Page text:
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|A CurtainUp Review
Night Sings Its Songs
Young Man is a would- be writer (though we never find out what sort of writing he does) and what he seems incapable of handling are the rejections from publishers to whom he sends his work whenever he can muster the courage or energy to affix a stamp to a manuscript envelope. He also has difficulty handling the demands of fatherhood. His frustrations have turned him into an agoraphobic couch potato spending most of his time reading a book. (He is stretched out on that couch even before the lights dim).
Young Woman is more animated and gainfully employed at an unspecified job from which she is currently on maternity leave. Without the camaraderie of the work place, she finds it increasingly difficult to handle the lack of meaningful interaction with the depressed Young Man with whom she first became involved when they were both high school students.
He can't handle his wife's going out on the town (they may actually just be living together and not married), purportedly with a woman friend but in fact with a young man who does have a name (Baste). She can't handle his suspicious questioning about her night out and his veiled hints of what a breakup might bring about. She segues between nagging and taunting him about his moping about reading and writing unpublishable material and pleas for affection and connection ("Can't we go to bed/ We can hold each other/Comfort each other").
If I seem to be repeating myself with one "he can't handle" and "she can't handle" after another, just wait until you go to see Night Sings Its Songs. The play marks the American debut of Jon Fosse who has been widely touted by the advance press as Norway's heir to Ibsen, Beckett and Pinter.
The "I can't handle this" recitative is the main but not only such leitmotif running through Fosse's blank verse script. These repetitions are obviously a favorite authorial device; but don't expect quotable Shakespearean lines. This is the poetry of the mundane, its words strung together in soporific rhythms in keeping with this stark picture of lives of quiet desperation. The very namelessness of the protagonists makes them depressing stand-ins for an all too common modern Everyman and woman. Of course, given the literary bloodlines with which he's been anointed, Fosse punctuates his dialogue with plenty of Pinteresque and Beckettian pauses and ends things on a note of Ibsen-like melodrama.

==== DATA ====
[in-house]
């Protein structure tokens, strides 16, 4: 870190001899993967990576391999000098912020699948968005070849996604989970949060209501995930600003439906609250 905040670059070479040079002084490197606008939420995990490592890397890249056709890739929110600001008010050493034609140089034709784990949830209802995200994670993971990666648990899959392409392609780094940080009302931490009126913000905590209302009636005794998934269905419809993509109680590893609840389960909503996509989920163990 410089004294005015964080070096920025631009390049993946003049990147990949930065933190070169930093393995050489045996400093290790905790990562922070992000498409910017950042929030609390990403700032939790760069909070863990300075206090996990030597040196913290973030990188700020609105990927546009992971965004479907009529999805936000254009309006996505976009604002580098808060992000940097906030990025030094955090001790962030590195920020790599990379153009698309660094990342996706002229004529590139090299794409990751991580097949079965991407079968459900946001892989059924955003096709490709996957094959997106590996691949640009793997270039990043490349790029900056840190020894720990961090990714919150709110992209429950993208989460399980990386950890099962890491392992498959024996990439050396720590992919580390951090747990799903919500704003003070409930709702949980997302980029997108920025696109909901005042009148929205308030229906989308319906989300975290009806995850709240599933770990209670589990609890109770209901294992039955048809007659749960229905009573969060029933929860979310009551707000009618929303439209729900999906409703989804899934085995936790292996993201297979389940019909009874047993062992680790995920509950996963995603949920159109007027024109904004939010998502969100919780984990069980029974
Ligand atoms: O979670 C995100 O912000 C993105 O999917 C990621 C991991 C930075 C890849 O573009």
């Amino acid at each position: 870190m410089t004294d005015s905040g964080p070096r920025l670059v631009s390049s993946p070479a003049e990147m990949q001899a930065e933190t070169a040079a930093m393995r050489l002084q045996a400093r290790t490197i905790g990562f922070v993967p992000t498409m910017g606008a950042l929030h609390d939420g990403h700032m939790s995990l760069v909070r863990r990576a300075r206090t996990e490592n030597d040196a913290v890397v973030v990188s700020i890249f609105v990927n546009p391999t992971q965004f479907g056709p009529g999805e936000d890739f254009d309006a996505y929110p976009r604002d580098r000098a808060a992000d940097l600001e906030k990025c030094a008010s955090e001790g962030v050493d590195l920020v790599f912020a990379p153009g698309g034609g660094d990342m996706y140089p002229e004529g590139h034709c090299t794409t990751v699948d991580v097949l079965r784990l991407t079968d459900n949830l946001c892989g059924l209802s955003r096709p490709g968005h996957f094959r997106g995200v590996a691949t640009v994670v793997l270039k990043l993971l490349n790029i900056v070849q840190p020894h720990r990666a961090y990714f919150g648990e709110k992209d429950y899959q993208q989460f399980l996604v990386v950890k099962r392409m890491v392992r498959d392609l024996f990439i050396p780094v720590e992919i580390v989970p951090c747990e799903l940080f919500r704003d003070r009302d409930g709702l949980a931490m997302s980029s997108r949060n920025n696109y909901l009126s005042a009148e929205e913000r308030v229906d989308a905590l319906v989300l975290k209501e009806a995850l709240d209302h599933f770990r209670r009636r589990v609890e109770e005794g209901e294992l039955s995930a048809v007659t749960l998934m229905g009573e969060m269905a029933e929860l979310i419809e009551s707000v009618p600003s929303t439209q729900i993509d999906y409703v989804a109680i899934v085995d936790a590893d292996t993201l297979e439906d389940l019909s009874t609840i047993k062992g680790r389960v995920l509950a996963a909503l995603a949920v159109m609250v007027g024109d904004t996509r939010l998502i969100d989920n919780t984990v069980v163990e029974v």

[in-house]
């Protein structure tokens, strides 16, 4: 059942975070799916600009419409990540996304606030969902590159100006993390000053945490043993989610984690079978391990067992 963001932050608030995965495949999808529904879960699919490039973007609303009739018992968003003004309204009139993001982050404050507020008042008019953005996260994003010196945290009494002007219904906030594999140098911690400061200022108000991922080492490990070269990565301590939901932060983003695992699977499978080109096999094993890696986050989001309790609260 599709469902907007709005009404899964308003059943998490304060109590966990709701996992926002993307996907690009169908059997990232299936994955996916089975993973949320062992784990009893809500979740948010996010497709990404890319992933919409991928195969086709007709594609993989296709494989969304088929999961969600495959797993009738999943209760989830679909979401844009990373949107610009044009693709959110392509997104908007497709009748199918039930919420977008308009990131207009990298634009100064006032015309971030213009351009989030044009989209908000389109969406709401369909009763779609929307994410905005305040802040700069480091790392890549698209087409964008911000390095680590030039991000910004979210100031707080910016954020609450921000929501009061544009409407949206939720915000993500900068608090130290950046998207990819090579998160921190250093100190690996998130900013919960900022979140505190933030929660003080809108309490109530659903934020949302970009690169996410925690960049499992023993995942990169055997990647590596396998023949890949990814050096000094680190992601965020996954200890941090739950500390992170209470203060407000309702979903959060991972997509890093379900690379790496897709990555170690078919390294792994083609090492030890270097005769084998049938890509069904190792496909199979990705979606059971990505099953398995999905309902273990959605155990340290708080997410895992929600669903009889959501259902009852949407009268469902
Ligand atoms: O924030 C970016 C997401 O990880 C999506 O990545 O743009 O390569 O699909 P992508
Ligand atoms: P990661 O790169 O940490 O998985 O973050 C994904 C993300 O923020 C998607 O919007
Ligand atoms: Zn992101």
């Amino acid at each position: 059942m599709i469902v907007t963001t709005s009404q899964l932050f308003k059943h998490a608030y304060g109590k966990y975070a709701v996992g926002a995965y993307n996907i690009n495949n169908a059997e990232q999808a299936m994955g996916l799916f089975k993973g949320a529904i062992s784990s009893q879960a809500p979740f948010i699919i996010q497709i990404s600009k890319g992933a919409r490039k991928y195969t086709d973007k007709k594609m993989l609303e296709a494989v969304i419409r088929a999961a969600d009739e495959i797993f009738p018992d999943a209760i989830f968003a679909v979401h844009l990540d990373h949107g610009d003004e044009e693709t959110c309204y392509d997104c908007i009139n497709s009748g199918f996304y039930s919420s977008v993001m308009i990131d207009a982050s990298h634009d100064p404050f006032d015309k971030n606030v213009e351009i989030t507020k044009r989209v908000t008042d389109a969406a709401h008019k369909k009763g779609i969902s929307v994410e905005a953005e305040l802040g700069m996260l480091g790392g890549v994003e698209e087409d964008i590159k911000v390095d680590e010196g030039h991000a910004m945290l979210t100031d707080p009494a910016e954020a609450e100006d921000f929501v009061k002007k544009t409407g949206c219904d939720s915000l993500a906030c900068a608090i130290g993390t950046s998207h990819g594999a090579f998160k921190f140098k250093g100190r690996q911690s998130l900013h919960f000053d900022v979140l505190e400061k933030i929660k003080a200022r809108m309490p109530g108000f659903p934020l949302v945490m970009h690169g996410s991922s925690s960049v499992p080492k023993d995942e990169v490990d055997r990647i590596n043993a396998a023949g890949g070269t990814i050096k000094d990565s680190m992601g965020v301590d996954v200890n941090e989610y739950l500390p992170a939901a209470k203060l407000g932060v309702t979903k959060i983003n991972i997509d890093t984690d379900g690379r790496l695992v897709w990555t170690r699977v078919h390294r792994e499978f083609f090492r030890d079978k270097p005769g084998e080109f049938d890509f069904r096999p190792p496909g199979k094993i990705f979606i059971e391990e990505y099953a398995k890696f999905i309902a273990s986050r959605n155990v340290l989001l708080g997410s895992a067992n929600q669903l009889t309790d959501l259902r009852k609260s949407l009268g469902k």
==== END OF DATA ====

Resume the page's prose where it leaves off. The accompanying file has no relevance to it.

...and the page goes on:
The trouble with being hailed as another Ibsen or Beckett or Pinter is that your voice begins to sound a bit too much like the forbears everyone has come to know so well -- especially, if the familial dysfunctions explored are also familiar. Were it the first dark portrait of relationships shattered with cryptic small talk and subtext filled pauses, Night Sings Its Songs would indeed provide a theatrical evening with an incisive new voice. As it is, a strong whiff of derivativeness overhangs the drama; this despite a solid production by translator and director Sarah Cameron Sunde and the performances of Anna Guttormsgaard and Louis Cancelmi being clearly attuned to Mr. Fosse's reliance on facial expressions and silences to give meaning to the banality of the young couple's life and words.
The plot -- and the verse poetry style notwithstanding, there is a dramatic arc -- has us follow Young Man and Young Woman through a period from afternoon to early morning as their relationship moves towards its final breaking point. There are three other characters. The first two are the Young Man's parents (Peter Davies and Diane Ciesla). Their shockingly overdue and abbreviated visit to their grandchild clarifies the inherited pattern of withheld closeness between husband and wife and parents and children. It also adds an absurdist twist that makes for the play's best and most original scene. There's also the Young Woman's friend Baste (George Hannah who seems lost and miscast in this part).
The action is confined to the apartment. While Young Woman leaves several times, and the parents and Baste come and go, the viewer tends, after a while, to feel as locked into that austere living room as the Young Man.
There is yet another character, the baby whose frequent despairing wails echo the mood of the adults. When the baby carriage is wheeled into the living room you might be reminded of yet another playwright, Edward Bond, in whose seminal Saved ( review of Off-Broadway revival), a baby in a carriage plays a horrific part. Though there's no gasp-inducing abuse of the baby in Night Sings Its Songs, having watched the awkwardness of the parents interaction with their son and grandchild, there is nevertheless a sense of menace on stage every time we see that wailing baby being rocked in its carriage but never picked up and talked to lovingly. The menace is of course the looming tragedy of disturbing family patterns repeating themselves.
Unfortunately, despite the competence of the acting and set designer Lauren Helpern's apt reconfiguration of the usually cavernous basement theater into a modern living room that is simple and open but also claustrophobic and full of puzzling angles, the dominance of style over emotional substance makes it hard to care deeply about these characters. Still, even though watching these people's inarticulate struggle with their tamped down emotions at times seems endless, Mr.Fosse is indeed an able chronicler of the banality of their ordinariness.
Retold by Tina Packer of Shakespeare & Co.
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